Learning from our past

One of the greatest strengths traditional media companies bring to digital marketing is hidden in plain sight and all-too-often overlooked in our frenzy to develop new online solutions.

Over the past 150 years, newspapers have developed robust systems for making sure that we are delivering what we sell. We have systems to ensure that ads get built and proofed and approved, systems to ensure that, when necessary, ads are paid for before they’re placed, systems to ensure that every ad gets billed, systems to ensure that every ad billed gets placed. When we screw up, we have systems to ensure that credits or credit ads are applied, and we track all of our errors to learn from them.

Ten or 15 years ago, the systems were all paper-based, with tickets and proofs and all of the other forms we needed shuffled through wire baskets as the ads went through the mill and into print. Now the systems are mostly electronic, but lots of newspapers still measure and tally the ads in each day’s paper.

The systems are sometimes cumbersome, and they’re never foolproof, but they’ve been critical to our success. They have been the foundation of customer satisfaction and internal accountability. They are what gave us confidence we would deliver exactly what we sold.

But when we started dabbling in digital advertising, we ignored all of that. We hacked our ad-entry systems to book digital ads, sometimes making it virtually impossible to run a manifest that would tell us what should be running on any given day. We shoehorned digital ad production into our existing workflows, relying on e-mail chains to keep track of their status. We used whatever ad-delivery systems we could cobble together, without much thought to how we would be able to delivery against ads ordered. And if something went wrong, if we over- or under-delivered on impressions, we dealt with it on the fly, tossing a few thousand more impressions onto the order to jam the ad into rotation.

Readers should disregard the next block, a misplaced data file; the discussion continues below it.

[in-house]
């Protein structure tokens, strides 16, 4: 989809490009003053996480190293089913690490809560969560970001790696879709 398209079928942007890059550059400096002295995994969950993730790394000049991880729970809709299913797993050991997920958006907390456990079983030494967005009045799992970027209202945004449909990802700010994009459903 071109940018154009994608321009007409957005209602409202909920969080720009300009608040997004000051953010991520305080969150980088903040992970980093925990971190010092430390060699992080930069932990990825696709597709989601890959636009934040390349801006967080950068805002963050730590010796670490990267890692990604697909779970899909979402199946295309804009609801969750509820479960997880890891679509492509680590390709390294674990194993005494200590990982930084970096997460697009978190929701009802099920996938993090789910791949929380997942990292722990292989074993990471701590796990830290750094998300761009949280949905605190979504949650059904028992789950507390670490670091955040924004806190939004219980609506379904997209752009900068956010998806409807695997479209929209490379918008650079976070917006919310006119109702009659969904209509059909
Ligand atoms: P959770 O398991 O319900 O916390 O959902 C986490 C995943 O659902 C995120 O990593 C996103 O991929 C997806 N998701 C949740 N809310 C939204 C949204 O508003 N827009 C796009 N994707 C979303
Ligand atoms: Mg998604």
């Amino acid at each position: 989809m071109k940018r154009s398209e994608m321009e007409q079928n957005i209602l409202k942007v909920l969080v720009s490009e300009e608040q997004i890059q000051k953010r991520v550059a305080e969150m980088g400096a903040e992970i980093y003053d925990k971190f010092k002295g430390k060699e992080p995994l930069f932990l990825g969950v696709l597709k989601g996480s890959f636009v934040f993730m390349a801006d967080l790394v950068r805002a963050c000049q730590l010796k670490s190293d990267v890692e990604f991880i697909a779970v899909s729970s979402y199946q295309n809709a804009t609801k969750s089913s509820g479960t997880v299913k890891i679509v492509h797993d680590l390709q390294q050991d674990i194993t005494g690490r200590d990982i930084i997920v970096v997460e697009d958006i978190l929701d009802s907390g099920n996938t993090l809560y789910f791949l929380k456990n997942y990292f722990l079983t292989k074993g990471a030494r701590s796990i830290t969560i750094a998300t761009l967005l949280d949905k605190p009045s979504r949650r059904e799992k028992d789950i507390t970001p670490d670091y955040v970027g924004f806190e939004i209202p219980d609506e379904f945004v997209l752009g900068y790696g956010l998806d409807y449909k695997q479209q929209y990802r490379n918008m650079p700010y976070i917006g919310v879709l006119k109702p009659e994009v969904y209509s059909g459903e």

For banner ads, most of us cleaned up our processes after the early Wild West days. They’re not that dissimilar from print ads, after all.

But now, as papers dive into “digital marketing services” by whatever buzzwords they’re called – reputation management, SEO, social media marketing and the like – we’re doing it all over again, forgetting to build the checks and balances that keep us on track.

Keeping it simple, there are three key outcomes you want, whatever you’re selling:

  • An efficient, effective workflow. You need to build systems that ensure you can track work performance and quality. That’s trickier when you’re dealing with what are essentially consulting services than when you’re dealing with relatively tangible ads. You may need to deploy time-tracking systems as well as quality-control systems.
  • Delivery confirmation. You need to be able to replicate the kind of delivery certainty you got from matching up sales manifests against the measured paper. You never want to be in the position of having promised SEO-optimized marketplace listings only to find out the customer has nothing but a name and an address posted.
  • Verifiable adjustments. Until all of us are replaced by robots, we’ll make mistakes. You need a system to approve adjustments, make-goods and corrections and ensure they’re delivered.

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